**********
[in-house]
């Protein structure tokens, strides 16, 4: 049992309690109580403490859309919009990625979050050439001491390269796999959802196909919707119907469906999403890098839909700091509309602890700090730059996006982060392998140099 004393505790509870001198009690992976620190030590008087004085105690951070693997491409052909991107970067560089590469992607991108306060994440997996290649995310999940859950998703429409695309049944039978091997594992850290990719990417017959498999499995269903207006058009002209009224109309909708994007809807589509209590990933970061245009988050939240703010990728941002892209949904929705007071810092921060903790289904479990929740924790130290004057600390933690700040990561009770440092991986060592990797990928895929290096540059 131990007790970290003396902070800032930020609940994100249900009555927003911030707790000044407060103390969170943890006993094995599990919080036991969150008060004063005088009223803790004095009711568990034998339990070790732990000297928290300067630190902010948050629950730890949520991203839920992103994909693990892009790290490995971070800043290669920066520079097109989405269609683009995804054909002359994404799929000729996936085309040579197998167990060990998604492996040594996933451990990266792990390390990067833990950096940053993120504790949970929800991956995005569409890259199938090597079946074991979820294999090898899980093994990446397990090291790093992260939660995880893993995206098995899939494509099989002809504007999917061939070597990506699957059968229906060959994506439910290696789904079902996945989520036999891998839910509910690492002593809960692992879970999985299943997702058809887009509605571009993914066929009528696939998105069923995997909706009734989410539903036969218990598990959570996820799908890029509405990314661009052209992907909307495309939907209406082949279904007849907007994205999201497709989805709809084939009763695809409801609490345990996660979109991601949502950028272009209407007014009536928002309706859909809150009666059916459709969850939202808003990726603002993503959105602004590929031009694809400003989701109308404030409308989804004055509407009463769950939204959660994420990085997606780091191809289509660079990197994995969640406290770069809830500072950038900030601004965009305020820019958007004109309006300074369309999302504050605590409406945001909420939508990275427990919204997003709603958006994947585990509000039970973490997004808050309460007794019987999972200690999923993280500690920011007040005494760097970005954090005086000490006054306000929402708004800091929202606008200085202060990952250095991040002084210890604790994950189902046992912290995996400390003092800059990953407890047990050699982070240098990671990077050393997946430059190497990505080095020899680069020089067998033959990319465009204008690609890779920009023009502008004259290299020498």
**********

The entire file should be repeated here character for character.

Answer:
[in-house]
């Protein structure tokens, strides 16, 4: 049992309690109580403490859309919009990625979050050439001491390269796999959802196909919707119907469906999403890098839909700091509309602890700090730059996006982060392998140099 004393505790509870001198009690992976620190030590008087004085105690951070693997491409052909991107970067560089590469992607991108306060994440997996290649995310999940859950998703429409695309049944039978091997594992850290990719990417017959498999499995269903207006058009002209009224109309909708994007809807589509209590990933970061245009988050939240703010990728941002892209949904929705007071810092921060903790289904479990929740924790130290004057600390933690700040990561009770440092991986060592990797990928895929290096540059 131990007790970290003396902070800032930020609940994100249900009555927003911030707790000044407060103390969170943890006993094995599990919080036991969150008060004063005088009223803790004095009711568990034998339990070790732990000297928290300067630190902010948050629950730890949520991203839920992103994909693990892009790290490995971070800043290669920066520079097109989405269609683009995804054909002359994404799929000729996936085309040579197998167990060990998604492996040594996933451990990266792990390390990067833990950096940053993120504790949970929800991956995005569409890259199938090597079946074991979820294999090898899980093994990446397990090291790093992260939660995880893993995206098995899939494509099989002809504007999917061939070597990506699957059968229906060959994506439910290696789904079902996945989520036999891998839910509910690492002593809960692992879970999985299943997702058809887009509605571009993914066929009528696939998105069923995997909706009734989410539903036969218990598990959570996820799908890029509405990314661009052209992907909307495309939907209406082949279904007849907007994205999201497709989805709809084939009763695809409801609490345990996660979109991601949502950028272009209407007014009536928002309706859909809150009666059916459709969850939202808003990726603002993503959105602004590929031009694809400003989701109308404030409308989804004055509407009463769950939204959660994420990085997606780091191809289509660079990197994995969640406290770069809830500072950038900030601004965009305020820019958007004109309006300074369309999302504050605590409406945001909420939508990275427990919204997003709603958006994947585990509000039970973490997004808050309460007794019987999972200690999923993280500690920011007040005494760097970005954090005086000490006054306000929402708004800091929202606008200085202060990952250095991040002084210890604790994950189902046992912290995996400390003092800059990953407890047990050699982070240098990671990077050393997946430059190497990505080095020899680069020089067998033959990319465009204008690609890779920009023009502008004259290299020498």